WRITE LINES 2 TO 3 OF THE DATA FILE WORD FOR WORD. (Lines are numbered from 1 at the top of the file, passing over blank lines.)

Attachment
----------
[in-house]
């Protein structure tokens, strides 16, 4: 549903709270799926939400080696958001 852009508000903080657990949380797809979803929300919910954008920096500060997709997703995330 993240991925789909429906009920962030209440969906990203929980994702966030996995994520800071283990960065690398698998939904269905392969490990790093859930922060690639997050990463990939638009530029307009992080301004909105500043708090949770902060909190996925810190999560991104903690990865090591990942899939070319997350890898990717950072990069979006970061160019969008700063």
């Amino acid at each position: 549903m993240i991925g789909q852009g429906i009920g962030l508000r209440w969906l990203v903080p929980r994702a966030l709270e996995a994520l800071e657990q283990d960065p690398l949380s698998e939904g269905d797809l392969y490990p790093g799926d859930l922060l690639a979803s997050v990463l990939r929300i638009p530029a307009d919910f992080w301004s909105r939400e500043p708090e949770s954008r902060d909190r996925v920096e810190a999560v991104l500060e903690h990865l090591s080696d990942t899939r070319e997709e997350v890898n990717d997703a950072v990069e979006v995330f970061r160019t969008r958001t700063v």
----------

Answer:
């Protein structure tokens, strides 16, 4: 549903709270799926939400080696958001 852009508000903080657990949380797809979803929300919910954008920096500060997709997703995330 993240991925789909429906009920962030209440969906990203929980994702966030996995994520800071283990960065690398698998939904269905392969490990790093859930922060690639997050990463990939638009530029307009992080301004909105500043708090949770902060909190996925810190999560991104903690990865090591990942899939070319997350890898990717950072990069979006970061160019969008700063």
């Amino acid at each position: 549903m993240i991925g789909q852009g429906i009920g962030l508000r209440w969906l990203v903080p929980r994702a966030l709270e996995a994520l800071e657990q283990d960065p690398l949380s698998e939904g269905d797809l392969y490990p790093g799926d859930l922060l690639a979803s997050v990463l990939r929300i638009p530029a307009d919910f992080w301004s909105r939400e500043p708090e949770s954008r902060d909190r996925v920096e810190a999560v991104l500060e903690h990865l090591s080696d990942t899939r070319e997709e997350v890898n990717d997703a950072v990069e979006v995330f970061r160019t969008r958001t700063v």